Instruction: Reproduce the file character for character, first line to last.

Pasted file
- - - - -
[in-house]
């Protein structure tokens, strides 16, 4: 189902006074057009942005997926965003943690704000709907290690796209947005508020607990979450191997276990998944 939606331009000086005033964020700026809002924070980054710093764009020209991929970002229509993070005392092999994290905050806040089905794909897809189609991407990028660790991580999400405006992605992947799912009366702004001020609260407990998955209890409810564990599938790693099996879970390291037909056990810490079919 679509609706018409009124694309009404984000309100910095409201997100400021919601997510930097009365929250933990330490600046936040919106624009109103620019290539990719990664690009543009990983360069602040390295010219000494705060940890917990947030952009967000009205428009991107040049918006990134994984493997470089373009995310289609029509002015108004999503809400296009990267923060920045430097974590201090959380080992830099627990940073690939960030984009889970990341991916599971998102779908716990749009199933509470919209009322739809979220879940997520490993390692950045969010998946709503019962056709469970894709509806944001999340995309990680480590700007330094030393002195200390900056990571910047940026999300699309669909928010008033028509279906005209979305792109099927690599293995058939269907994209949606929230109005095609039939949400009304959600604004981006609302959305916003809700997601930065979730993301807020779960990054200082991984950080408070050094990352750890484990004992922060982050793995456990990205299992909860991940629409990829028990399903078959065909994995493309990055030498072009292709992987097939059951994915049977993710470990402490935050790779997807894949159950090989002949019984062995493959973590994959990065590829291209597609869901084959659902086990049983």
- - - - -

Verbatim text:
[in-house]
């Protein structure tokens, strides 16, 4: 189902006074057009942005997926965003943690704000709907290690796209947005508020607990979450191997276990998944 939606331009000086005033964020700026809002924070980054710093764009020209991929970002229509993070005392092999994290905050806040089905794909897809189609991407990028660790991580999400405006992605992947799912009366702004001020609260407990998955209890409810564990599938790693099996879970390291037909056990810490079919 679509609706018409009124694309009404984000309100910095409201997100400021919601997510930097009365929250933990330490600046936040919106624009109103620019290539990719990664690009543009990983360069602040390295010219000494705060940890917990947030952009967000009205428009991107040049918006990134994984493997470089373009995310289609029509002015108004999503809400296009990267923060920045430097974590201090959380080992830099627990940073690939960030984009889970990341991916599971998102779908716990749009199933509470919209009322739809979220879940997520490993390692950045969010998946709503019962056709469970894709509806944001999340995309990680480590700007330094030393002195200390900056990571910047940026999300699309669909928010008033028509279906005209979305792109099927690599293995058939269907994209949606929230109005095609039939949400009304959600604004981006609302959305916003809700997601930065979730993301807020779960990054200082991984950080408070050094990352750890484990004992922060982050793995456990990205299992909860991940629409990829028990399903078959065909994995493309990055030498072009292709992987097939059951994915049977993710470990402490935050790779997807894949159950090989002949019984062995493959973590994959990065590829291209597609869901084959659902086990049983």